if I had responded directly to your request.

That response would be a representation (what a GET returns), which,  
although it is not a document in the IR sense, is easily, and  
reasonably, confused to be one.

Post httprange-14, we have "If an "http" resource responds to a GET  
request with a 303 (See Other) response, then the resource identified  
by that URI could be any resource". This interferes with the previous  
interpretation. Why? Suppose the resource is not an IR. Then  
returning a 200 is not something the redirecting server would have  
responded. Yet the new request made in response to a 303 might return  
a 200, and that 200 is not to be construed as implying that the  
original resource was an information resource, since according to  
httprange-14 it could be any resource, and some resources are not IRs.

> The 303 and 307 status codes were added to clear up _some_ of this  
> ambiguity. [1]
>
> As Tim Berners-Lee pointed out [2], a 303 response, "... separates  
> a thing from a document about a thing". In "Best Practice Recipes  
> for Publishing RDF Vocabularies" [3], we recommend responding with  
> a 303 rather than a 302 when providing a content negotiated  
> response for just this reason -- a 303 response is explicit about  
> the fact that you're getting back a different document than the one  
> requested (if a 'document' even exists at that location).

It is far from explicit. All we have is "If an "http" resource  
responds to a GET request with a 303 (See Other) response, then the  
resource identified by that URI could be any resource;"

That's it. It would be good if we had something explicit that said  
that the new URI couldn't possibly name the same resource as original  
one we asked to GET. As it stands we need to infer that it might name  
a different resource because otherwise we would have the  
contradiction I mention above - the original resource is a person,  
but after a 303 the next server replies with a 200.

> Again the actual URL of the served document implies no relationship  
> to the original URI except to say "Here's another document that  
> I've been instructed to return when that URL (with that Accept- 
> header) is requested, do with it what you will." Not nearly as  
> ambiguous a response as a 302, although it's still not officially  
> quite as explicit a relationship to the original requested document  
> as Tim's 'about'.
>
> The 307 response is also explicit about the fact that even though  
> the server was instructed to return a document from a different  
> location than you requested, it's still the same document you asked  
> for, this location is just temporary, and you should keep asking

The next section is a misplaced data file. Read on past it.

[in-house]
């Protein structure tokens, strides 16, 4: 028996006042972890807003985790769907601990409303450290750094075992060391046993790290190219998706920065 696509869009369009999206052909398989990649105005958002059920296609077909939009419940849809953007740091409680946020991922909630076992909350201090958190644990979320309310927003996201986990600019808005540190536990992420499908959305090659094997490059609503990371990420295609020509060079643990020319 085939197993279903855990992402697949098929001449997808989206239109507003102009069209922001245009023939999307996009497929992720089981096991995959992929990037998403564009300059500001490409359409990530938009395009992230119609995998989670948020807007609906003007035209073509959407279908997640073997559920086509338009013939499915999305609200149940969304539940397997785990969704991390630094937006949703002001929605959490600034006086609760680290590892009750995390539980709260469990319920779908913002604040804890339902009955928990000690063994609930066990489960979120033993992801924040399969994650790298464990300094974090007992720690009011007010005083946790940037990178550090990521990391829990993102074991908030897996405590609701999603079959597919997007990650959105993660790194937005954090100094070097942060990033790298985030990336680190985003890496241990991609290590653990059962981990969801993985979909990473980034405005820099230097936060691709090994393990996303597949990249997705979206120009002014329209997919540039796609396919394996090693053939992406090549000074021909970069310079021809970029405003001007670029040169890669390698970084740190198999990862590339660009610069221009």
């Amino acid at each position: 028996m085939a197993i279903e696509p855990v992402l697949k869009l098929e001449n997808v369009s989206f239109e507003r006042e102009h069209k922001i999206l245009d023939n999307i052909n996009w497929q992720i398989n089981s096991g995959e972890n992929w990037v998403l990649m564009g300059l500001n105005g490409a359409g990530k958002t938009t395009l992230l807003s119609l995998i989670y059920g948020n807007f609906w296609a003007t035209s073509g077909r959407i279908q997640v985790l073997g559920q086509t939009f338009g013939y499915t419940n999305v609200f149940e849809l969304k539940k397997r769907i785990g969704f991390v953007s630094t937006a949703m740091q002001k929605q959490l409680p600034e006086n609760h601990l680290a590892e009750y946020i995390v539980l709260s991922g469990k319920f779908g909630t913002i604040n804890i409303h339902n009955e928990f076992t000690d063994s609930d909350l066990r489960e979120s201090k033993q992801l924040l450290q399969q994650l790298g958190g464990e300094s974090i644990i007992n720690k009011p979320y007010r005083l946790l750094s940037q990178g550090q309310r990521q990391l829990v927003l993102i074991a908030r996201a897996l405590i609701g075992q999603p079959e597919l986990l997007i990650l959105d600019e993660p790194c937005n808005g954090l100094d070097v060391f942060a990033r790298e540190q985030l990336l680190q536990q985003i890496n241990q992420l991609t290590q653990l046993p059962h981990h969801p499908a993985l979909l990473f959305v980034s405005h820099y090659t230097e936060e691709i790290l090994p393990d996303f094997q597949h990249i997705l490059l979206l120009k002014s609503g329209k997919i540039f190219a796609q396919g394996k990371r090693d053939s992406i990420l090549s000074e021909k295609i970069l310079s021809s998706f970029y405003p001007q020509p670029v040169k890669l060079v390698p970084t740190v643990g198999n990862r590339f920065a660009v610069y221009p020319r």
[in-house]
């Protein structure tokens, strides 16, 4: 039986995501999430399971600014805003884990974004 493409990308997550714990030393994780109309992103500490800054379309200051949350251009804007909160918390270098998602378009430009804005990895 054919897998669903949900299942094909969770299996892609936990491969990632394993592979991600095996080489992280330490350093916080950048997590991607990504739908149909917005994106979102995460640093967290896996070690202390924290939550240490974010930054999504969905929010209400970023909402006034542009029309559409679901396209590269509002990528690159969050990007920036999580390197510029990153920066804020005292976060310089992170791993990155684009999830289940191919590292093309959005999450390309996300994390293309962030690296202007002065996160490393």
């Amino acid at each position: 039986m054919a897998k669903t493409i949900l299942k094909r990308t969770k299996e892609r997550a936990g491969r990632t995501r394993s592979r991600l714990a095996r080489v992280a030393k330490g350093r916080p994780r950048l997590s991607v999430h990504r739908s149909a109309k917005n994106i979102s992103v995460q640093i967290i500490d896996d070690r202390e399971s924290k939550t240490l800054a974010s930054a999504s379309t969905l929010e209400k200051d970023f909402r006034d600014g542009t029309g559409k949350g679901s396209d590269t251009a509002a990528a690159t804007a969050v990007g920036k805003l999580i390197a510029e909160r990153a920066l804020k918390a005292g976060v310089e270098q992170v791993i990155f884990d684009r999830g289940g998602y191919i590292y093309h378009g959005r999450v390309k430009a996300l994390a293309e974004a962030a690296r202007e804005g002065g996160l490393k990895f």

> for the document at the original location in the future.
>
> When we're talking about content negotiation we're talking about  
> _content_ rather than identity, so I don't think it's reasonable to  
> make inferences about relationships between URIs based on a server  
> response to a URL.

Content negotiation refers to the process by which the server  
attempts to return to you a representation of the sort you would  
prefer. It's scope is the request. It is satisfied by the  
representation that the server sends back. If no representation is  
sent back  and you get a redirect you make *another* request, in  
which you may choose to content negotiate again. So, I would offer,  
the fact we are doing content negotiation tells us *nothing* in the  
case of a redirect. All we can go on, is: "302 Found : The requested  
resource resides temporarily under a different URI"

Now, let me make it clear: I find that the current specifications  
lead to all sorts of non intuitive, and sometimes even contradictory  
interpretations. I don't fault you for making the interpretation you  
do. You describe perfectly reasonable behavior.

It's just that the specifications don't seem to support your quite  
reasonable interpretation. What I would consider damaging would be  
that we all ignore (in slightly different ways, mind you) what the  
specs say and just "do the right thing".

What should we do? Fix the specs.

-Alan



> Well, with the possible exception of a 301 status code which  
> basically says "I have been instructed to inform you that the  
> document you requested no longer exists at the requested location  
> and will _never, ever_ be at that location again. It's now at an  
> entirely different location." This certainly _implies_ that the URI  
> that's being dereferenced may no longer be the correct identity of  
> that resource, but I don't think you can even infer that.